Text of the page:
Malingering

Updated: Aug 23, 2017
  • Author: David Bienenfeld, MD; Chief Editor: Randon S Welton, MD  more...
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Overview

Background

Malingering is not considered a mental illness. In the Diagnostic and Statistical Manual of Mental Disorders, Fifth Edition (DSM-5), malingering receives a V code as one of the other conditions that may be a focus of clinical attention. The DSM-5 describes malingering as the intentional production of false or grossly exaggerated physical or psychological problems. Motivation for malingering is usually external (e.g., avoiding military duty or work, obtaining financial compensation, evading criminal prosecution, or obtaining drugs). [1]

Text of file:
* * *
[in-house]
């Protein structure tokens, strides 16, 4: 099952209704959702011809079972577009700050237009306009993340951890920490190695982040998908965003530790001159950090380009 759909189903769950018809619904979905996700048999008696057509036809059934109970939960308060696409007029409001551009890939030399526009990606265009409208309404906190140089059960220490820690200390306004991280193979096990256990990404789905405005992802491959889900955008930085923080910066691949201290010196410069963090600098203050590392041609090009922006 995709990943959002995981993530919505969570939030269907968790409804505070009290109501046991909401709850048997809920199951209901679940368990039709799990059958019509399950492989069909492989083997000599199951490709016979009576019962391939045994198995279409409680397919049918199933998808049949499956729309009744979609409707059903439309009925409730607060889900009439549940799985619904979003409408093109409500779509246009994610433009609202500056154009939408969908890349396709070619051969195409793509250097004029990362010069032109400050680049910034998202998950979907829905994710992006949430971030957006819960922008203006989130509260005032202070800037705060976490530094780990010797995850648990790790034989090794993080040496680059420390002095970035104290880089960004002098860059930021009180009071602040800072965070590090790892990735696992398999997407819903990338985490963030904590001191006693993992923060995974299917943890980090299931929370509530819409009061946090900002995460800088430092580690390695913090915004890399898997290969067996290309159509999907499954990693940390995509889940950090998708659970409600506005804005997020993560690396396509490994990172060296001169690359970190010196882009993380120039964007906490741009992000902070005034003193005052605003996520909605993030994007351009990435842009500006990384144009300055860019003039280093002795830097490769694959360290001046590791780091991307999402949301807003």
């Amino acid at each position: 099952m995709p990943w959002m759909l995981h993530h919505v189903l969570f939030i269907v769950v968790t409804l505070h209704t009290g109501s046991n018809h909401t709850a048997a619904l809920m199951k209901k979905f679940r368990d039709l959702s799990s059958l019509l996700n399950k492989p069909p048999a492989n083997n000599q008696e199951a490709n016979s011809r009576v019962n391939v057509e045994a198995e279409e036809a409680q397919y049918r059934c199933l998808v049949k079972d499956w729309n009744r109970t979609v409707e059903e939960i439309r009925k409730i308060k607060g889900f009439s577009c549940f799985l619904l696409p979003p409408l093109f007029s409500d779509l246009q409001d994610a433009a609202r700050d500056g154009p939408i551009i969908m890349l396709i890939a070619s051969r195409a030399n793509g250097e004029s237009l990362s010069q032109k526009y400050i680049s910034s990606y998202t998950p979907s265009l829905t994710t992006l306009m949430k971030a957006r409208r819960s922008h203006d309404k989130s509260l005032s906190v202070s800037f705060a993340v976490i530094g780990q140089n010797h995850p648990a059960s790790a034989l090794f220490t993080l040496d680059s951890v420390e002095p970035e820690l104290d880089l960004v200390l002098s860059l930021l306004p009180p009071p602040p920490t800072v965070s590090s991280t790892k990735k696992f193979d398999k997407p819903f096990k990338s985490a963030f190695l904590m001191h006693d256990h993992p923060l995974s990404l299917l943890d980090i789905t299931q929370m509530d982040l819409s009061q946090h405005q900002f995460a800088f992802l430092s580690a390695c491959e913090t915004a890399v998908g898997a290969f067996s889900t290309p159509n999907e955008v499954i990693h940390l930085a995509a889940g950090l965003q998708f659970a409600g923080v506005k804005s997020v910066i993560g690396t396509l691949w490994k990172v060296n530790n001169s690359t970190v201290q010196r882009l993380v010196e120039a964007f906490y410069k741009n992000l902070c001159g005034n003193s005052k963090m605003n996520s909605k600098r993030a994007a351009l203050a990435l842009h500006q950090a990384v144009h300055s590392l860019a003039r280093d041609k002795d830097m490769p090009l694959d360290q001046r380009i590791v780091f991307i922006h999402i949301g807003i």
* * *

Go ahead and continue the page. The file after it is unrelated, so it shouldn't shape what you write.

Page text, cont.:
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Pathophysiology

Malingering is deliberate behavior for a known external purpose. It is not considered a form of mental illness or psychopathology, although it can occur in the context of other mental illnesses.

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Epidemiology

Mortality/Morbidity

Feigning illness in order to receive disability compensation is common in Social Security Disability examinations, occurring in 45.8%-59.7% of adult cases. In 2011, the estimated cost of malingering in medicolegal cases totaled $20.02 billion. [2]

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